7. Gary Oliver

    A little work and it could look like mine.

    • JamestownMike

      “A little work”??……lol, come on now!

    • BMW/Tundra guy

      Gary,
      NICE!!
      The other would take A LOT of work to get nearly as tall as yours stands!!!!
      Very nice appearance!
      I am sure you drive it with pride! (as you should)

  8. JamestownMike

    $1,500 seems like a decent price for what it is. Too bad it isn’t a short bed!

    • Gary Oliver

      Some guys have long ones and some have short ones. I prefer having a long one and so does my girl.

  9. JamestownMike

    Just got an email from the seller this morning, Tuesday 1-5-16 at 10:50am (Eastern) saying, “Already sold”.

  10. Matt Tritt

    That was one oddball truck! Those rims are clearly lockring and you can see the full floating rear axle housing on the left, which makes it a 3/4 ton. But every 3/4 I’ve ever seen had a 4 on the floor, not 3 on the tree. That means that it must have either a very high axle ratio (low top end) or an “in” at the local clutch shop.

    • Bobsmyuncle

      Are you sure 3/4 ton received the full float rear? In later years it is reserved for one ton and that is standard for the big three.

      Just curious.

      • geomechs geomechs Member

        Hi guys. GM 3/4 ton trucks used a full-floating rear axle into the 70s. There was a split between lighter and heavier trucks after that. It seems to me that the dividing line was 7700 GVW; under got semi-floating axles while the over 7700 retained the full-floating types. That applied to GM Corporation axles. I think Spicer just stuck to the 1/2 ton and the heavier 3/4 and 1-ton versions, and let GM Corporation supply the axles for the lighter 3/4 tons. GM was hard to figure out in the 70s, especially with 4x4s. I saw lots of them come into the shop with a Corporation axle in the rear and a Spicer in front, or vice-versa.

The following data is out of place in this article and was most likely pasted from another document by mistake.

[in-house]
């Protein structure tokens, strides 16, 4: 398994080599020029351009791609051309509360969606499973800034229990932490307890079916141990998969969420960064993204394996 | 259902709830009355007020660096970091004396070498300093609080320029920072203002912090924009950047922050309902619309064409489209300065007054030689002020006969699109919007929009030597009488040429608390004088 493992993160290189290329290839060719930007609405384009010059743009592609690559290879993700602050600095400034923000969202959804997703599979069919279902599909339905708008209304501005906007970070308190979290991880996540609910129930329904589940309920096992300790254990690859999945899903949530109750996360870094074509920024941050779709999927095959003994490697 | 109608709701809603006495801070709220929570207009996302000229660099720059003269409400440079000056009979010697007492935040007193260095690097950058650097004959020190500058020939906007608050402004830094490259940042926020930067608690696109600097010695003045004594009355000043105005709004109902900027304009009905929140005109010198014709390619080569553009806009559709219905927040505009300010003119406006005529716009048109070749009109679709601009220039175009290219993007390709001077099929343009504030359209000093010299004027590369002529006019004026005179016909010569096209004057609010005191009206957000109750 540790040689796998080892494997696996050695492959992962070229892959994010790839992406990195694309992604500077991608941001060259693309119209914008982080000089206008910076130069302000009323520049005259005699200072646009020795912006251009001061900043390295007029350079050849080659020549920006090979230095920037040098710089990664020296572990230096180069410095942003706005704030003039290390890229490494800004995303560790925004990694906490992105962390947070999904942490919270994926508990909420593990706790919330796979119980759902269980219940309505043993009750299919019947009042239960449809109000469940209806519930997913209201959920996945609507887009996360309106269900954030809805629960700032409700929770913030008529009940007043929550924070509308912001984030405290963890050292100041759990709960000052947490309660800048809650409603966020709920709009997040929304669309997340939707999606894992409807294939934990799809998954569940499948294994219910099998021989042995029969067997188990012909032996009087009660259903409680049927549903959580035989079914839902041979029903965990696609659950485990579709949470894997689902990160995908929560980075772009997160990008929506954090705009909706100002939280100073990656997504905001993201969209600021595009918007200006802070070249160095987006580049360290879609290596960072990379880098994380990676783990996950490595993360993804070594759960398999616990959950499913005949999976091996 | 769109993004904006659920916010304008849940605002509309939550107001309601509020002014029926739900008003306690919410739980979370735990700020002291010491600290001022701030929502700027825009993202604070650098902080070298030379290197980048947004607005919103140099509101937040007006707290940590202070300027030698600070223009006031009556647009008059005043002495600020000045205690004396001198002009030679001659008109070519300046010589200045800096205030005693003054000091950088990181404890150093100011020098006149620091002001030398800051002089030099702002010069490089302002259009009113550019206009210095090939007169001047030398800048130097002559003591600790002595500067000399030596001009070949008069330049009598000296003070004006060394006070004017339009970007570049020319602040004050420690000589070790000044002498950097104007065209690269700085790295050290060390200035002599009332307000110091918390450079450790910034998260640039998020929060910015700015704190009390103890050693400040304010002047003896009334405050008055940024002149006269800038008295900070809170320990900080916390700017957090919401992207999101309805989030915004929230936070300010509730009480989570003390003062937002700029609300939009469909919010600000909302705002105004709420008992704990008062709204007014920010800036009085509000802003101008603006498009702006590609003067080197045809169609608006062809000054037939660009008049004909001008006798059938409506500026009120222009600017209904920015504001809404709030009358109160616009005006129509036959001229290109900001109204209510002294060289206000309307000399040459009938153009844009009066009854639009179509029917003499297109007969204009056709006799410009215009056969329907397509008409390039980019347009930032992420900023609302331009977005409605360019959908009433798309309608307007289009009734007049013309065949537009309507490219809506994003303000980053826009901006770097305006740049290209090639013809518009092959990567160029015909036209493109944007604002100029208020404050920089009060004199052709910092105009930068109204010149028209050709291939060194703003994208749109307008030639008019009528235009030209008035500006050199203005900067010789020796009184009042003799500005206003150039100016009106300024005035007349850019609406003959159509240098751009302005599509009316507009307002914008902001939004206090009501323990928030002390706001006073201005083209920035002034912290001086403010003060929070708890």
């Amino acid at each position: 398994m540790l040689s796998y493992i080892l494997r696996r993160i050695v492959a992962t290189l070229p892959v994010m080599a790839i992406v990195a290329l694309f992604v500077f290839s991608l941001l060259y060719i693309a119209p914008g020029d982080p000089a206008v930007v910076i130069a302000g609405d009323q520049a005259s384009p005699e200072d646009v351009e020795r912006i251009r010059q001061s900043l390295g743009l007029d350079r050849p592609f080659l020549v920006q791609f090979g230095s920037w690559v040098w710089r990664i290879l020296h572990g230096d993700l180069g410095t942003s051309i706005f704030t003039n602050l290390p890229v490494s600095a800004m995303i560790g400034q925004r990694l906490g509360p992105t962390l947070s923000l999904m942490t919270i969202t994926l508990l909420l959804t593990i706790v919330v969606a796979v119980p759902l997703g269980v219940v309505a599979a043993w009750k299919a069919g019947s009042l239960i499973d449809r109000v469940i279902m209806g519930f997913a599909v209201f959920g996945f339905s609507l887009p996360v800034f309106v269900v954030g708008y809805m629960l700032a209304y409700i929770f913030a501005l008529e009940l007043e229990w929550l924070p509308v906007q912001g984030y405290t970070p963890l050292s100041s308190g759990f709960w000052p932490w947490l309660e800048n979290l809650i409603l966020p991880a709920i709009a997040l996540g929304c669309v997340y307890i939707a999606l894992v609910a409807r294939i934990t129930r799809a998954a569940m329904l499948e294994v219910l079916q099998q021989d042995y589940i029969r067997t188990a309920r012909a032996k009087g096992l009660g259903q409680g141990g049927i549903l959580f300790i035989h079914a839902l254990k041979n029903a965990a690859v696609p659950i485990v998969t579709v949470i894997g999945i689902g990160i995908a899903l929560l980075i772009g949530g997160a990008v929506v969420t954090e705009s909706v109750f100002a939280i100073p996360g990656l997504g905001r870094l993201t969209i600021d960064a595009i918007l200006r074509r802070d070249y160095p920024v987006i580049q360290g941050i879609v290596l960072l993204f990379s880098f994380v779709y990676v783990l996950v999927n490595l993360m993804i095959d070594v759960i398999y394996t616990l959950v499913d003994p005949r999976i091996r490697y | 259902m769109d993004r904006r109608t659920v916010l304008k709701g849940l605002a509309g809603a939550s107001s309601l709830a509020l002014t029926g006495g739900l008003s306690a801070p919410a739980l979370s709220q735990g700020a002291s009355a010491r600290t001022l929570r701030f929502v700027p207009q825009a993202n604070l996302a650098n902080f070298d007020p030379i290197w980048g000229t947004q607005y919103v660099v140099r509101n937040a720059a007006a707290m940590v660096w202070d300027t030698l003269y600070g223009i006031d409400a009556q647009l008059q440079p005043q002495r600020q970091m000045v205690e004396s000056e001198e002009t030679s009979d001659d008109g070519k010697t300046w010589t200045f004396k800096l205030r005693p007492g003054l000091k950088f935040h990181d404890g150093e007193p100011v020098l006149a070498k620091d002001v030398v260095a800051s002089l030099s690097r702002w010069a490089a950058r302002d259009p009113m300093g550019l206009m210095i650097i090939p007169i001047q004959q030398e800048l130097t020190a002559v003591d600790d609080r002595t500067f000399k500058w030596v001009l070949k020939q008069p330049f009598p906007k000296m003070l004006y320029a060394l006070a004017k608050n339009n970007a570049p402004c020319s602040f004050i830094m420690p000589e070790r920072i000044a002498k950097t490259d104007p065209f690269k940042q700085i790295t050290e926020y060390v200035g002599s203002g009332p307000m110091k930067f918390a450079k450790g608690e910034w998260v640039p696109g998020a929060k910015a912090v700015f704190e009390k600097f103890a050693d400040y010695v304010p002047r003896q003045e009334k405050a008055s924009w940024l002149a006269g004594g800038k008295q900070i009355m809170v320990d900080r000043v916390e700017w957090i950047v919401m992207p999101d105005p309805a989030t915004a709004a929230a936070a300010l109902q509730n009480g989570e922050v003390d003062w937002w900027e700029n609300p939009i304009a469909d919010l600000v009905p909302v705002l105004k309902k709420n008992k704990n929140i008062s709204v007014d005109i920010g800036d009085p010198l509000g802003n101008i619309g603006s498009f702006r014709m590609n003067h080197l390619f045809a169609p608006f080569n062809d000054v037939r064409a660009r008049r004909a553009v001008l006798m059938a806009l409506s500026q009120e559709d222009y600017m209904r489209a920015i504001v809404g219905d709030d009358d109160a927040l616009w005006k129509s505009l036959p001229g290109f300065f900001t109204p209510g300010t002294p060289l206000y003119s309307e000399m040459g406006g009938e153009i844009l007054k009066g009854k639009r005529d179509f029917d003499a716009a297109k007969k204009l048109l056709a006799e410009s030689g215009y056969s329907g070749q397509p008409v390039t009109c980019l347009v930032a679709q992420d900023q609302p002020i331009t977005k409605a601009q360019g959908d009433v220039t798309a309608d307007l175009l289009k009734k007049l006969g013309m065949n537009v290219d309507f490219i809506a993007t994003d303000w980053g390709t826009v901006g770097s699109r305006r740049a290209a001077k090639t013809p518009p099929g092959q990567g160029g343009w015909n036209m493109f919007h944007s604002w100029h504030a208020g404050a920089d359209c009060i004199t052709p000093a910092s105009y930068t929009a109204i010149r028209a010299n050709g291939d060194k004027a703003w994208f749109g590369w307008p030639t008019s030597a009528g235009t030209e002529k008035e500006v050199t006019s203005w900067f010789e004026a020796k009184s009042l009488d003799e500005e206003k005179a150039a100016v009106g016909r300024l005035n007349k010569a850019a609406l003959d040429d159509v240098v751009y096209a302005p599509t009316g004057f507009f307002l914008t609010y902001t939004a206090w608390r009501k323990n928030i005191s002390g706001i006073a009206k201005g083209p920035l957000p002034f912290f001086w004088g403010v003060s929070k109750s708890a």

• Bobsmyuncle

        Good info thanks!

  11. jim s

    someone thought it was a good deal. i hope the truck is put back to work. nice find.

  12. Luki

    Purchased by MGM studios for the movie version of Sanford and Son.

  13. Doug Towsley

    I have a 1965 GMC version of this same truck, I swapped it over from the 3 on the tree and straight 6 to a small block and T350 auto.
    We called it the “Old grey mare” as it was same color primer. i owned multiple trucks and sold off my 59 long bed and 72, I liked this style best. It has been an excellent work horse on our farm as well as swap meets and show from California to Canada. These things rust in all the same places, not a big deal, easy to fix, parts easy to source. I have a 1979 3/4 ton GMC that I am combining with the 65. Power steering, better brakes and better capacity, as well as a Overdrive trans. Dual fuel tanks (The originals have the tank in the cab behind the seat). These are climbing in value and collectibility. While a lot of them can still be found cheap like this one in my area (This one is a good deal) they are going way up in prices especially on the east coast and overseas buyers like them as well. I have a German friend who has bought 2 of these and exported to Europe. At Vetterrama (Manheim) a huge swap meet in Germany people went nuts over them.

  14. geomechs geomechs Member

    I see the posting got deleted so you cannot go there to see more of this. Decent truck to say the least. For the price I’m not surprised to see it go.